Bianca Buitendag was, as she puts it, born into surfing. Growing up near Cape Town, on the southern tip of South Africa, when she was 12 her family moved four hours up the coast, to the beach town of Victoria Bay. The water was always part of the family DNA: They would go to the beach together, exploring rock pools and building sand castles until the children learned to swim. Later, her brothers would push her into waves and they would paddle out together.
Today, the goofyfooter is ranked No. 10 on the women's Championship Tour and is one of the lethal weapons of the CT. Despite this success, she's had her share of setbacks. She lost her father last year, and surfed through it, to finish at her career-best at World No. 4. But as she makes her way through another season, she took time to reflect on where's she's been, and how she made it through a difficult time for an upcoming WSL video profile. Below is a preview of her very personal interview.
On Her Culture
I grew up speaking Afrikaans. I actually couldn't speak a word of English when I went to school. My parents decided to put me in an English school, so that was interesting. The first year of school I hated -- I'm very grateful though that they did that. When you're travelling Afrikaans won't take you very far. But I'm still proud of where I came from and the culture I still try to portray.
I feel like Africa is one of the richest places in the world. Might not be monetarily, but definitely in culture.
I think people have a very wrong perception of Africa, never mind South Africa. I find it quite funny. I feel like the international media really does [portray it] as dangerous. And the whole poverty mentality -- I feel like Africa is one of the richest places in the world. Might not be monetarily, but definitely in culture. Obviously the big cities, Johannesburg and Durban there's a lot of areas you should stay away from but I've been there for 22 years now and I don't plan on going anywhere else.
On Her Athleticism
I played every sport that could exist. I loved sports at school. I played hockey quite well, swimming quite well but I was really small, very short and tiny and light.
I was actually kicked out of the netball team because I was too small when I was 12. I only grew really late. When my growth came, my boredom in sports came almost at the same time. I felt very confined to a track or a swimming pool and I felt like surfing gave me an opportunity to express freedom so I chose that, which is very not heard of in my culture. No one even knows what surfing is in Afrikaans culture.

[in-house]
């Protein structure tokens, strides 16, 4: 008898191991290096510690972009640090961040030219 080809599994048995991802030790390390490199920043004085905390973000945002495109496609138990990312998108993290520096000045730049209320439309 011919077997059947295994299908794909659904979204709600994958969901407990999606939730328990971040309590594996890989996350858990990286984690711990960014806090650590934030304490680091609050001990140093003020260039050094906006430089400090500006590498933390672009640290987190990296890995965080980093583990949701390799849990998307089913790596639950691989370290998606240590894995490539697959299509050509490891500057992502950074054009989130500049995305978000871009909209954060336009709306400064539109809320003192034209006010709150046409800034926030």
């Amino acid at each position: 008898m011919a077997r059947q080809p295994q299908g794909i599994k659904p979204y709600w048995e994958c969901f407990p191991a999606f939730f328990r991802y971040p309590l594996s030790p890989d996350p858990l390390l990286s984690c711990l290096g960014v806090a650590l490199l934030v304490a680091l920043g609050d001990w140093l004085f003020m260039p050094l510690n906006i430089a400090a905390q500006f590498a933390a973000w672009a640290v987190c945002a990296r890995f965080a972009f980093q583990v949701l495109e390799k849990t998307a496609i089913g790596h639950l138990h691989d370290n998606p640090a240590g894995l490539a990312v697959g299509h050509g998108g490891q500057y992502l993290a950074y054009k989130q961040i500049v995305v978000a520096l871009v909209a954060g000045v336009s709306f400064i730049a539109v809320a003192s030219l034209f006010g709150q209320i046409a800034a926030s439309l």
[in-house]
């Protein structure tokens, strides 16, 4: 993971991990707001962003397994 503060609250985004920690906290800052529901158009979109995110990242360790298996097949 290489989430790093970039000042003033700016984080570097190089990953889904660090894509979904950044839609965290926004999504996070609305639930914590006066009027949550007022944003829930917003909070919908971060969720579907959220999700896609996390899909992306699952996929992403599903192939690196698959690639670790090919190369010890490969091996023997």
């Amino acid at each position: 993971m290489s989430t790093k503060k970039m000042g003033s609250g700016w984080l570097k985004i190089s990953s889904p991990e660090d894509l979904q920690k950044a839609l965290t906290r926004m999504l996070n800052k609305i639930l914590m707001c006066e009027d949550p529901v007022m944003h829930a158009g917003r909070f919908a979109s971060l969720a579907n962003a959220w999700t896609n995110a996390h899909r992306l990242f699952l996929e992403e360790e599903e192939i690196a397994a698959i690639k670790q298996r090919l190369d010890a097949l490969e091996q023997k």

On Her First Big Win
My first big event that I won was the world juniors in Narrabeen. I was 17 at that point. We were just discussing whether I was going to surf or study after school. My parents really emphasized the importance of academics and education ever since a young age. I would always have that as a priority and surfing just as a bonus.
I thought surfing was very stimulating but intellectually I felt quite numb if I had to surf continuously. I'd go on a trip for two weeks, pack school books in the airport and just grind on the plane. Come back and have tutors from dawn to dusk. If we didn't come back with straight A's my parents would be a bit disappointed in me and my brothers. Very performance-driven household.
On Her Friendship with Johanne Defay
I had to decide [whether I was going to commit to pro surfing]. My mom just mentioned to me that she actually went off to school because of the conservative culture she grew up in. Traveling wasn't an option and at that time there was Apartheid as well. So South Africans were very isolated from the world. So she didn't have the opportunity to travel and she told me it was one of her biggest regrets. So when I had to decide she said, "Bianca I give you one year."
I came from this quiet town in South Africa without much experience and Johanne came from Reunion Island and we set out with great ambition to make this thing a reality. It was us against the world, it felt like.
And I took the year and was blessed with amazing support from Roxy in Europe and I did the QS. And just before that I won the pro junior so I kind of knew what direction I was going into. It gave me a bit of courage to actually step out and do that. In my culture it's not very popular to go out and travel. You have to go to school, go to university, get married... .
The first year of the QS was intense but it was also the first year I didn't have to do school so I took a year just to surf. And I travelled with Johanne [Defay] and [Roxy coach] Mathias Maallem. It was us against the world, it felt like. I came from this quiet town in South Africa without much experience and Johanne came from Reunion Island and we set out with great ambition to make this thing a reality. We worked really hard. That was the first time I was exposed to Johanne's determination, her strength, her character, her training. I was inspired by that as well as encouraged by Mathias. I think that team really invested a lot into my career. I only made one round in seven months and then I won two QS's at the end of the year.
On Losing Her Father
I don't think you deal with what happens. I think it deals with you. I don't think you necessarily ever overcome a tragedy. I think it changes a lot of your youth, a lot of how you see the world, a lot of what you depend on. You become less selfish. It changes you but you never overcome it.
I don't think you deal with what happens. I think it deals with you.
That's where God comes in. I'll tell you the truth. Some days I couldn't get out of bed. I was really in a deep, dark place. And you're angry with God and you're angry with things. You don't want to be surfing a contest. You get that whole questioning thing. But I'm telling you without God's grace, I would not be sitting here right now.